After a record number of cases in 2018 of a rare and confusing illness that causes paralysis of healthy children, officials at the Centers for Disease Control and Prevention urge doctors to hasten reporting and to speed up the data collection before the next wave of disease … which is expected in 2020.
The disease is called acute flaccid myelitis or MAF. It is characterized by the sudden onset of weakness of the limbs (usually the upper limb), paralysis and spinal injuries observed during an MRI examination. It occurs most often in children. It is unclear what causes it and why the number of cases increases – although officials suspect the presence of a poliovirus parent. There is no specific treatment, and doctors can not predict how patients will be treated. Some regain muscle strength and recover full use of paralyzed limbs over time, others do not. In rare cases, AFM can cause respiratory failure and death.
The AFM drew attention for the first time in 2014, when health officials saw a spike in the state of polio nationwide and began documenting carefully the cases. Since then, health officials have seen a change in the disease every two years.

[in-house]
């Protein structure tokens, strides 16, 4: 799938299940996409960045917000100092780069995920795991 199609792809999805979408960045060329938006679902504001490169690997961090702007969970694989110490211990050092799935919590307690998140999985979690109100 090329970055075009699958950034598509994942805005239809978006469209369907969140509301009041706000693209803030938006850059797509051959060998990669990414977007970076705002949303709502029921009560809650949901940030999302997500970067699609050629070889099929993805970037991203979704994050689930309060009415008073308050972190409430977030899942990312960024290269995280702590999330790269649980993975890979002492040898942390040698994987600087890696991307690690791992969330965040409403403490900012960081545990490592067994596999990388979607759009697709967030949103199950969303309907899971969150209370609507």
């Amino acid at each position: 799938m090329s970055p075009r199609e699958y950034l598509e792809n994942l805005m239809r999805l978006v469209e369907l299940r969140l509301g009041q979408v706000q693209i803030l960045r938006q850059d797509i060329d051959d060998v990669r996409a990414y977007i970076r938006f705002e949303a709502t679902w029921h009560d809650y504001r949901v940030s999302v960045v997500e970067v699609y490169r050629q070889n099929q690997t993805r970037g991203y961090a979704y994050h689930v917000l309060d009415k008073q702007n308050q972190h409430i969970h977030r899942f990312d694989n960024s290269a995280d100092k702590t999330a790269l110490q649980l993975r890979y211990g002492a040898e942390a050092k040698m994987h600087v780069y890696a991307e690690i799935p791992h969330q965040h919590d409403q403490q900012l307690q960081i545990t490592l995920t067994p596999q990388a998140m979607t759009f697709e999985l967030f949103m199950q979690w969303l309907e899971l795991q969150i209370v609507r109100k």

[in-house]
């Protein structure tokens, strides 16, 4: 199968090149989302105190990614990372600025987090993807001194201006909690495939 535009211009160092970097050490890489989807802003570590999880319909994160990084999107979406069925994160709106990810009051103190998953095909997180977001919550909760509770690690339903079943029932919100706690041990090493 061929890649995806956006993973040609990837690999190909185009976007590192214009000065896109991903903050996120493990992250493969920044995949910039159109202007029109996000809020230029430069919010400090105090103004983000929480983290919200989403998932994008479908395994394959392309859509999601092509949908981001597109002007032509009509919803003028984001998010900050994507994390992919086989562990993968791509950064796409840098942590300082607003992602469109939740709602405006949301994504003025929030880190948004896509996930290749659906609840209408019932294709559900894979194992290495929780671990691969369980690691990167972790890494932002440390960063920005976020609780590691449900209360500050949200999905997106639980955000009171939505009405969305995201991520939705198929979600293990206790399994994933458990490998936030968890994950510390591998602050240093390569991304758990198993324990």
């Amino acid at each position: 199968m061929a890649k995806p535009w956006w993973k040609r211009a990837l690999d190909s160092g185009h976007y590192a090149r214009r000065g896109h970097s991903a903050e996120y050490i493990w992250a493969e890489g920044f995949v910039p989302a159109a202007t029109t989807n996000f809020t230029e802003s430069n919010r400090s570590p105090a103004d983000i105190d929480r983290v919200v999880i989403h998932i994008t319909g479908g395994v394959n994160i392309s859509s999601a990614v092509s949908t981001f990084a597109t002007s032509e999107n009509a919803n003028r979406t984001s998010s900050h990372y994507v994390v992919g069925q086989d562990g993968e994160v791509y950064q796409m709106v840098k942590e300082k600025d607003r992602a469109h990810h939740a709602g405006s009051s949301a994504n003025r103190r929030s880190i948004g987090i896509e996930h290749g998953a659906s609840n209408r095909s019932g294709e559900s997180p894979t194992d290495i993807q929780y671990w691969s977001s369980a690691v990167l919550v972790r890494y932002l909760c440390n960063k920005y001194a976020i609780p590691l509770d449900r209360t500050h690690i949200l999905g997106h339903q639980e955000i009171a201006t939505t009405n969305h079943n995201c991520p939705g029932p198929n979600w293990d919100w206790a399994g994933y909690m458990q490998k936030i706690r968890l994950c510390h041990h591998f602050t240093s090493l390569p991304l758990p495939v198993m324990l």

There were 120 cases registered in 34 states this first year in 2014, followed by only 22 in 2015. Then, 149 cases in 39 states and Washington, DC, in 2016, and 35 cases in 2017. In 2018, the CDC has confirmed 233 cases in 41 states, the largest number so far. Almost all those affected were hospitalized: 60% were admitted to intensive care and 27% needed a respirator. The average age of the patients was 5 years old.
Until now, 2019 seems to be a typical year, with only 11 cases in eight states at mid-term. That said, at each peak year, MFA cases tend to cluster around the end of the summer, usually between August and November.